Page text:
On a sunny, warm Friday morning, about 800 students and staff of Pulaski Street Elementary School streamed into the streets of downtown Riverhead to participate in Riverhead Community Awareness Program’s 31st Say No To Drugs march.
Chanting “Say No To Drugs!” and “Keep Clean!,” marchers clad in “Drug Free Body” T-shirts from 16 fifth-grade classes and 15 sixth-grade classes strode south on Roanoke Avenue, then west on 2nd Street, returning to Pulaski Street School via Griffing and Hallett avenues.
Hundreds of onlookers cheered on the marchers, especially students from Roanoke Avenue Elementary School. The guest of honor of this year’s march was Riverhead Police Officer Byron Perez, 32, a former Pulaski Street student and a 2003 graduate of Riverhead High School.
The guest of honor of this year’s march was Riverhead Police Officer Byron Perez, 32, a former Pulaski Street student and a 2003 graduate of Riverhead High School.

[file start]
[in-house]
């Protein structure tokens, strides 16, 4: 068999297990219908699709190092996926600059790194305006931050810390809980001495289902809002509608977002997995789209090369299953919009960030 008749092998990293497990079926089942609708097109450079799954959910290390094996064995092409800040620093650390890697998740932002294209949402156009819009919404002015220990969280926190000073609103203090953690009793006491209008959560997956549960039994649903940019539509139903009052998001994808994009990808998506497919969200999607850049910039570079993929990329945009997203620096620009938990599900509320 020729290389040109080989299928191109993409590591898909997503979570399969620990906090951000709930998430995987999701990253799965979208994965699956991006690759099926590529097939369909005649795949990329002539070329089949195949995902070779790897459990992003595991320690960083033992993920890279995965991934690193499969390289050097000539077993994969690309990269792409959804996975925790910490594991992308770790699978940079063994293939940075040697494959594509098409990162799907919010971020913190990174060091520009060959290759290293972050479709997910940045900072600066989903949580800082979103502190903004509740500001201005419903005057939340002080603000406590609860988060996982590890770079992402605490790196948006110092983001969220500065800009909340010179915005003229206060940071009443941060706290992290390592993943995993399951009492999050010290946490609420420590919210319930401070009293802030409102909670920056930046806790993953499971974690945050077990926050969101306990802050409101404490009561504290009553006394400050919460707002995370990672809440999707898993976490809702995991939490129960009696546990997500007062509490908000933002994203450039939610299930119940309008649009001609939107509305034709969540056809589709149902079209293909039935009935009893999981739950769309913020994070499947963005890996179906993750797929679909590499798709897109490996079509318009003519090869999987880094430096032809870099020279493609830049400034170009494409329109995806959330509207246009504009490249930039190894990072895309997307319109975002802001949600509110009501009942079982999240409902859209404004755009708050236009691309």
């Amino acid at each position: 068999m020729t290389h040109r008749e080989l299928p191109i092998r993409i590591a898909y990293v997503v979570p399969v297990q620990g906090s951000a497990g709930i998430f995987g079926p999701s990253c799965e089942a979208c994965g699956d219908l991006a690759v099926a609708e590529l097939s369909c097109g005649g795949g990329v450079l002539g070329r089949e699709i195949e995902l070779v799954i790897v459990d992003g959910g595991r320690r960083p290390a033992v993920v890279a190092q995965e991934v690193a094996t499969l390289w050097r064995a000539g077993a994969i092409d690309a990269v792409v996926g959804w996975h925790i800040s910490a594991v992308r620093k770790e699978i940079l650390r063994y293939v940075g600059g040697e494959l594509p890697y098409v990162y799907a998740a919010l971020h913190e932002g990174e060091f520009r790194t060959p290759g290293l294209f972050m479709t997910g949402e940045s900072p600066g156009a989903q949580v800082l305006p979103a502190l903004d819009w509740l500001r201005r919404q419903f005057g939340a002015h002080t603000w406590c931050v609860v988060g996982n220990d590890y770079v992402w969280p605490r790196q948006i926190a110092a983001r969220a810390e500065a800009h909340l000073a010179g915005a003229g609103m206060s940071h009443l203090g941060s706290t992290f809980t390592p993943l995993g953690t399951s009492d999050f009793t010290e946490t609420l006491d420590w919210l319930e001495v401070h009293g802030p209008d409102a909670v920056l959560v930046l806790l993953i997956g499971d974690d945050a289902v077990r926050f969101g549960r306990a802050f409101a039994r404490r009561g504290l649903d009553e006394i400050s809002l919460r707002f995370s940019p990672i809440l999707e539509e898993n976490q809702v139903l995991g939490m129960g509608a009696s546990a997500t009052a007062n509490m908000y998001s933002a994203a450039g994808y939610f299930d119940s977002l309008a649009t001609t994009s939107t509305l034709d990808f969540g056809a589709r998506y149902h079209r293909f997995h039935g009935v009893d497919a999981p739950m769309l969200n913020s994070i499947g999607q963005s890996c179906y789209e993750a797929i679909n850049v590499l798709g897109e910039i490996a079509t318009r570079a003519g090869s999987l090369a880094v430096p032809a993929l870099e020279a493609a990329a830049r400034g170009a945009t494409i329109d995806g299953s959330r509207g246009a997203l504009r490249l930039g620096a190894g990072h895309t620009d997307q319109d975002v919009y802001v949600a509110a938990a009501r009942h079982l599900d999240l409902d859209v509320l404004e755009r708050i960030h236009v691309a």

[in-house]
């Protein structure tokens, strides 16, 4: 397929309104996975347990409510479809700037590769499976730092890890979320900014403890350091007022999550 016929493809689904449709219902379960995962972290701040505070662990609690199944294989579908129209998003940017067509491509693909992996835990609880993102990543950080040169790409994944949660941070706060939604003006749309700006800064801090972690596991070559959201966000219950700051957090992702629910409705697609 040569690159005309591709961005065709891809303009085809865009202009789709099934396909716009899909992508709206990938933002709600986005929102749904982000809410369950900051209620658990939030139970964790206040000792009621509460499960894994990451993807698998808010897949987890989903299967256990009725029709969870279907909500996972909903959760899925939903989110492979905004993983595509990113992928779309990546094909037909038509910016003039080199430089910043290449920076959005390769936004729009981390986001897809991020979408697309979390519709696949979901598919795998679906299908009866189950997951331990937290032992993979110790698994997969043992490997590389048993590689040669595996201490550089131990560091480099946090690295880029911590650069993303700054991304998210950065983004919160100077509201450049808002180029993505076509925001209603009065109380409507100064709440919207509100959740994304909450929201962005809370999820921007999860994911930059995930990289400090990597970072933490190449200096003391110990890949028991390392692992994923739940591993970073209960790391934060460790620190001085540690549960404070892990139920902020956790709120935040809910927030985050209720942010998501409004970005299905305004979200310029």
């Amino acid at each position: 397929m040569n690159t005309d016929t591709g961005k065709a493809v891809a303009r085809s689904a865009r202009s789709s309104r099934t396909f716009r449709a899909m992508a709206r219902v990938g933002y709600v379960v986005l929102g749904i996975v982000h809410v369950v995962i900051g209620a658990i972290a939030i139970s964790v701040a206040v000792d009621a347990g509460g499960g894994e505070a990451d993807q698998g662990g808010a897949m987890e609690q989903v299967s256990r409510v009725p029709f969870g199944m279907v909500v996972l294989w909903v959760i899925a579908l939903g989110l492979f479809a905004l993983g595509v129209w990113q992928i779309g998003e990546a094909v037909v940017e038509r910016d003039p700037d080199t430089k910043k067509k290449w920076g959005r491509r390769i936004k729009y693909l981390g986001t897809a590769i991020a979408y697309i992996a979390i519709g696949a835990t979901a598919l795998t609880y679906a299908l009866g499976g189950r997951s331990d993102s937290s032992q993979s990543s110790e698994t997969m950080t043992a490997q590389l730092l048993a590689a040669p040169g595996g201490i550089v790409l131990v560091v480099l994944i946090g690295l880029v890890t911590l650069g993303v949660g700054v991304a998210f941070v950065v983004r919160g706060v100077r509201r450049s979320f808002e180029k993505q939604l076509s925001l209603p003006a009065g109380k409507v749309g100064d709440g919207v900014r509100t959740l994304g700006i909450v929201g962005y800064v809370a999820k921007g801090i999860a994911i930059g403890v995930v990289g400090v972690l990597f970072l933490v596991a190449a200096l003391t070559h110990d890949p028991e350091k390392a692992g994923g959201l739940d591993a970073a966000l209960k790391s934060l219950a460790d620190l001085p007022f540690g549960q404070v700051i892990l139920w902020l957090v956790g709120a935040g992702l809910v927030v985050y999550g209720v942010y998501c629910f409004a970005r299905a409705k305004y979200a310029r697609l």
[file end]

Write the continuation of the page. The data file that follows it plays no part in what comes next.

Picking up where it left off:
“Every year we think about who has been a role model. Officer Perez has been teaching a [CAP] bilingual program every month, and he’s made it his mission to reach out to all sectors of the community,” said Riverhead CAP executive director Felicia Scocozza.
At the conclusion of the march, speakers ranging from school leaders to elected officials encouraged students seated on the school’s lawn to stay away from drugs.
In his keynote address, Perez said CAP offers Pulaski Street students “a critical line of social emotional support” that’s needed to guard against the pressures of succumbing to peer pressure.
“I played varsity football and lived my whole entire life in Riverhead. I know very well the pressures our kids face. Thanks to my loving family, I was able to avoid the pitfalls that trap many.” Now, he said, “it’s an honor to give back to the community that I love.”
Now, he said, “it’s an honor to give back to the community that I love.”
RiverheadLOCAL photos by Carl Corry
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